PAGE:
Making the Case for Paid Federal Family Leave

The following information is from the office of US Sen. Kirsten E.  Gillibrand

Nearly every American, at some point in their lives, will have to take time away from work to recover from an illness, nurse a sick loved one, or care for a new child. However, despite the inevitable need for time off from work, almost 90 percent of workers do not have access to paid family leave, and over half of the American workforce does not have access to employer-provided personal leave.

The Family and Medical Leave Act, passed in 1993, provides unpaid, job-protected leave for serious health-related events, but only about half of the workforce qualifies for it, and many more simply cannot afford to take it because it is unpaid. Twenty years have passed and it is clear that this program needs to be updated to meet the current needs of a growing and aging population.

Currently, the United States is the only industrialized nation in the world that does not provide some sort of paid leave to its workers. As a result, workers withdraw from the workforce for family and medical reasons, leaving them with less income in the short run, lower chances to achieve raises and promotions, a greater reliance on social welfare programs, a reduction in Social Security benefits, and a lower accumulation of lifetime earnings.

This is particularly devastating for women who, more often than not, continue to be the primary caregivers of infants, children and elderly parents in this country. We need to make it easier for working women to go in and out of the workforce so they can meet those family needs without fear of losing their paycheck.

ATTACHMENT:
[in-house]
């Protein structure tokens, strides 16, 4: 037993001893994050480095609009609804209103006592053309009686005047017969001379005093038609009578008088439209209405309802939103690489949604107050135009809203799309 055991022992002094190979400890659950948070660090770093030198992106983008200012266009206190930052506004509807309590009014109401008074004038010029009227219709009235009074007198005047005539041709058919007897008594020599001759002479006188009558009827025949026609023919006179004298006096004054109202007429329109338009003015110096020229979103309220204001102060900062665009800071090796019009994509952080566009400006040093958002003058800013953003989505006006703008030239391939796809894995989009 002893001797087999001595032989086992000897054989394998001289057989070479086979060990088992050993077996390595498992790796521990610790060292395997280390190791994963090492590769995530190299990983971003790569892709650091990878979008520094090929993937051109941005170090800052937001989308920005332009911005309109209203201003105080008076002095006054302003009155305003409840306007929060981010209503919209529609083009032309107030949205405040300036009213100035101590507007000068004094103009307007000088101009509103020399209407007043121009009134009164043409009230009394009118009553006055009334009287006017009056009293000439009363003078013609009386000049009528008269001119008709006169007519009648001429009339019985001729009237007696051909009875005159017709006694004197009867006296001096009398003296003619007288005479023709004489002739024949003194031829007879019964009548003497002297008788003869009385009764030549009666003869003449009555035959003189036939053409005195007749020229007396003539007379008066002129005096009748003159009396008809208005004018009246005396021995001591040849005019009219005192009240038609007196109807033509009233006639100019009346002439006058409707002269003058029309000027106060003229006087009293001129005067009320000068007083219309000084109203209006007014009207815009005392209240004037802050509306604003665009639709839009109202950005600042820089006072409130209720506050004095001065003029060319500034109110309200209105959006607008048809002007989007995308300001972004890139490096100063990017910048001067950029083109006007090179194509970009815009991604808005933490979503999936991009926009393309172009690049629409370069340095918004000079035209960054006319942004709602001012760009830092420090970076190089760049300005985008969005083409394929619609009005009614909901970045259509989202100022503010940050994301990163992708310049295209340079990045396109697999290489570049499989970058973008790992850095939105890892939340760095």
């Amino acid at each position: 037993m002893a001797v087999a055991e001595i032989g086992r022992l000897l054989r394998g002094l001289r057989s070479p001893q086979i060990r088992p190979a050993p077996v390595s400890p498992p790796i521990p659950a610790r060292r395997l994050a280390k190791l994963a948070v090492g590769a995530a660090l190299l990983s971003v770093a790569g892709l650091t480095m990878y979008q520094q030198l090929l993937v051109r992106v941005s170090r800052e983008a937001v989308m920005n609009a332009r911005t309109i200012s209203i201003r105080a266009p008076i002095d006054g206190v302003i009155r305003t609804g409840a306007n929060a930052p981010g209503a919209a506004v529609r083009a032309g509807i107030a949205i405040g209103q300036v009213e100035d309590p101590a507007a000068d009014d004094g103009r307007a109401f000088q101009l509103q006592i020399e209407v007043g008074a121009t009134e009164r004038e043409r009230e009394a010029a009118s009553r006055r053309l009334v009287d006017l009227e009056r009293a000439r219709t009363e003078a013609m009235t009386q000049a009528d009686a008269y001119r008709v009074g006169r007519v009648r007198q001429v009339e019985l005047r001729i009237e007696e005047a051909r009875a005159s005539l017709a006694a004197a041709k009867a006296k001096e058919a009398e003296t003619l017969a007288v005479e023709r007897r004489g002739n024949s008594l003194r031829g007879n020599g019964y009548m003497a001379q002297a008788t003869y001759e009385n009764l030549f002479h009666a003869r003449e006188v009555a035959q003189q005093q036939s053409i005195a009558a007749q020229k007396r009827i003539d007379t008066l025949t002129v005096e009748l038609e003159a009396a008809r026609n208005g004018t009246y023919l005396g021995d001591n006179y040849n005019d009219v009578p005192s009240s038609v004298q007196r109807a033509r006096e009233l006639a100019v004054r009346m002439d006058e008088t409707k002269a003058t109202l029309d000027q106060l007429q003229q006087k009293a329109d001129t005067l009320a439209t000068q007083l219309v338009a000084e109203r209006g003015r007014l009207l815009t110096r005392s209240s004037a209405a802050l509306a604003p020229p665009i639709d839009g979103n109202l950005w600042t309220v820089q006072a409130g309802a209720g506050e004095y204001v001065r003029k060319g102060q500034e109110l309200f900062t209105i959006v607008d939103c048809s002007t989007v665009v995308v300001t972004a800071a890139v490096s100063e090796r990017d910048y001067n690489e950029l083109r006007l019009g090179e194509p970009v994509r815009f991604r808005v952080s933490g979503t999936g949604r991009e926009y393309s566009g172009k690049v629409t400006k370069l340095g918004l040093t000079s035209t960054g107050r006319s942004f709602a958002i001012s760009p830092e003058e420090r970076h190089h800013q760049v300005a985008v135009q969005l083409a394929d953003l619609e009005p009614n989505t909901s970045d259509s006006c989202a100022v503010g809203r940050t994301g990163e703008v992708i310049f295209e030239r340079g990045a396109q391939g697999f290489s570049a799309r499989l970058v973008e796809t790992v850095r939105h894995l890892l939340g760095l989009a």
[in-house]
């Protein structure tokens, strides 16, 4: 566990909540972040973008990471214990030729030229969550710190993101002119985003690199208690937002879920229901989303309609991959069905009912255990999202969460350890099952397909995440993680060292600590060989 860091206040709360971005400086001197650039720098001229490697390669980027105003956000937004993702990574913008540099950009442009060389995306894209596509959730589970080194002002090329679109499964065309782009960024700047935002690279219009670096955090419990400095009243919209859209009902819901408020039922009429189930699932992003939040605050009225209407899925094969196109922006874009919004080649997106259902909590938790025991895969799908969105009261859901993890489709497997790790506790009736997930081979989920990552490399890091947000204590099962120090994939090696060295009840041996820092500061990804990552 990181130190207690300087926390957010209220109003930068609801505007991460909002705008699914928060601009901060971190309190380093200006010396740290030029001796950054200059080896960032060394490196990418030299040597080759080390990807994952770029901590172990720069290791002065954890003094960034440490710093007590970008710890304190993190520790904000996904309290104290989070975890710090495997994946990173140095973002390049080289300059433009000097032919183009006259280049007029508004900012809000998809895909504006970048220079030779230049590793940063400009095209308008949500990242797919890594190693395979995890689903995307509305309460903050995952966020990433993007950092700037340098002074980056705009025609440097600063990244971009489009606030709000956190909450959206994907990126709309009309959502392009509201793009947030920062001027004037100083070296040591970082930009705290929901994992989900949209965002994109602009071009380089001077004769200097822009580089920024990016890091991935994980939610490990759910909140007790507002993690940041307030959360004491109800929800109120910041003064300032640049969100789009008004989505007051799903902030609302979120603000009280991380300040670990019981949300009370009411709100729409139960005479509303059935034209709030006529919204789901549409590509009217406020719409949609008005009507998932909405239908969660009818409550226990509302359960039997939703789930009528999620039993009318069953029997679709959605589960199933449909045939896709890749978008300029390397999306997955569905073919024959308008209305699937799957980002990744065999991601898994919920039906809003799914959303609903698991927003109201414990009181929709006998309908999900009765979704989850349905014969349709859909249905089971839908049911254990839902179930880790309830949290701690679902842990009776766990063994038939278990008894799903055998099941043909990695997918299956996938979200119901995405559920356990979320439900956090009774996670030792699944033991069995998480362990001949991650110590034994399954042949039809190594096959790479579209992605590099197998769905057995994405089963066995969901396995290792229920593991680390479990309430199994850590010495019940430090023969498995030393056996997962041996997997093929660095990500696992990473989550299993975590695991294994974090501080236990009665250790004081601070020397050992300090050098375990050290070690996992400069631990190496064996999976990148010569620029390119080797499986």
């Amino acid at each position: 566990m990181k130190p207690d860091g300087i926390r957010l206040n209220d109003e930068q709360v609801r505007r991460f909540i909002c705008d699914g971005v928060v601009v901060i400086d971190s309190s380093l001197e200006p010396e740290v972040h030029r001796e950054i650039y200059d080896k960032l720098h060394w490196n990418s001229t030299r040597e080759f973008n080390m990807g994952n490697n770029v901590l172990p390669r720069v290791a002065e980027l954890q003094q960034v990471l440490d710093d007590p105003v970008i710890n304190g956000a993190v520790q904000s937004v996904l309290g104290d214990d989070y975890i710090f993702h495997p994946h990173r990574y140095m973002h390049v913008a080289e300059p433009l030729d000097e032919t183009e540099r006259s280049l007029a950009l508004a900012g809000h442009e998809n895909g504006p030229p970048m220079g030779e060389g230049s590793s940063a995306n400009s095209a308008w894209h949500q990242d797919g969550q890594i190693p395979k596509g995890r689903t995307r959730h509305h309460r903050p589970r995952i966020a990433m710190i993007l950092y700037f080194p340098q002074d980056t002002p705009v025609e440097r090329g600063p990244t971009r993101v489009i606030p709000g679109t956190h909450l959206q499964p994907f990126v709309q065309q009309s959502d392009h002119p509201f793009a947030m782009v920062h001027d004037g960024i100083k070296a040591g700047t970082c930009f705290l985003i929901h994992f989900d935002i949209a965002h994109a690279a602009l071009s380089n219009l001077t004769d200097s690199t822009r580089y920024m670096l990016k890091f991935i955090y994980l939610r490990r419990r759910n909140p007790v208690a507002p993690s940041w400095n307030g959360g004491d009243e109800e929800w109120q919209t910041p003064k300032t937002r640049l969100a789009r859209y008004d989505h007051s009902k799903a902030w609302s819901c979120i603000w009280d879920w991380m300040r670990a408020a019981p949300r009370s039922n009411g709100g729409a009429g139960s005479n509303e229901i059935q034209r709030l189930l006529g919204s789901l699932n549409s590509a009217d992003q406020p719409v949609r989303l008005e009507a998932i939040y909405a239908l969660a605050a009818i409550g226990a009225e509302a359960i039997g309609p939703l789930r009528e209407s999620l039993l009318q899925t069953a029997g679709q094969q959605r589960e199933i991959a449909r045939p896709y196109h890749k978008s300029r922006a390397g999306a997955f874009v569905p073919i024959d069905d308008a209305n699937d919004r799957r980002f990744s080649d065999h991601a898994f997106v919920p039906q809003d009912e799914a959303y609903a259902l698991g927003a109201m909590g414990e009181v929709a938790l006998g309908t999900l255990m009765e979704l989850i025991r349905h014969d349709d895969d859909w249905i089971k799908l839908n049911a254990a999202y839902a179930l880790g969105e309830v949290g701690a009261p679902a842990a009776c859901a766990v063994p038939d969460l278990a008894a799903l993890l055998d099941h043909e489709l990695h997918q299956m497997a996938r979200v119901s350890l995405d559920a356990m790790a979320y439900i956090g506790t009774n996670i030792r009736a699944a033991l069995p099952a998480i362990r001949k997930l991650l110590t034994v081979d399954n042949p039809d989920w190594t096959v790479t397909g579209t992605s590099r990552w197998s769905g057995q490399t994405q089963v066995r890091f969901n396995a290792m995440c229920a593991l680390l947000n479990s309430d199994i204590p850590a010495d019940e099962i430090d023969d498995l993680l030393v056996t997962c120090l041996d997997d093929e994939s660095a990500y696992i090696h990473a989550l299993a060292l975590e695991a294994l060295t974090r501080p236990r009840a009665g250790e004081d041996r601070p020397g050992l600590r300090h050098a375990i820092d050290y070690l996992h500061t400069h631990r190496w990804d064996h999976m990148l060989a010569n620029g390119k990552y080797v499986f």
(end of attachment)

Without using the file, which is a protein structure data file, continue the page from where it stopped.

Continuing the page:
As a result of a lack of paid leave, over the course of their careers, men lose $284,000 in lifetime wages and Social Security benefits, and women end up losing $324,000 when they leave the labor force early due to care-giving responsibilities. This is not only bad for our families; it’s bad for our economy.

It’s imperative that we make paid family and medical leave available to every worker in our country. To make this a reality, I introduced the Family and Medical Insurance Leave Act or the Family Act, which:

  • Establishes a self-sustaining national insurance fund paid for through employee and employer contributions of two-tenths of one percent of a worker’s wages – about $2 per week for a typical worker.
  • Provides eligible employees with up to 12 weeks of paid leave with 66 percent wage replacement for a person or family member’s medical emergency, including those arising from service members’ deployment or to care for a newborn or adopted baby.
  • Is gender and age-neutral and covers workers — young and elderly, single and married, men and women, working part-time or full-time in all companies, no matter their size.

For example, the average woman worker earning the median weekly wage would only n need to contribute $1.38 per week (a total of $72.04 per year) into the program, and even the highest wage earners would have a maximum contribution of $4.36 per week, or $227.40 per year. This means that for around the cost of one cup of coffee per week on average, we could create a program that will be so beneficial for our families. The average full-time working woman earning the median weekly wage would receive a total of $5,514.48 if she took the full 12 weeks of paid leave.

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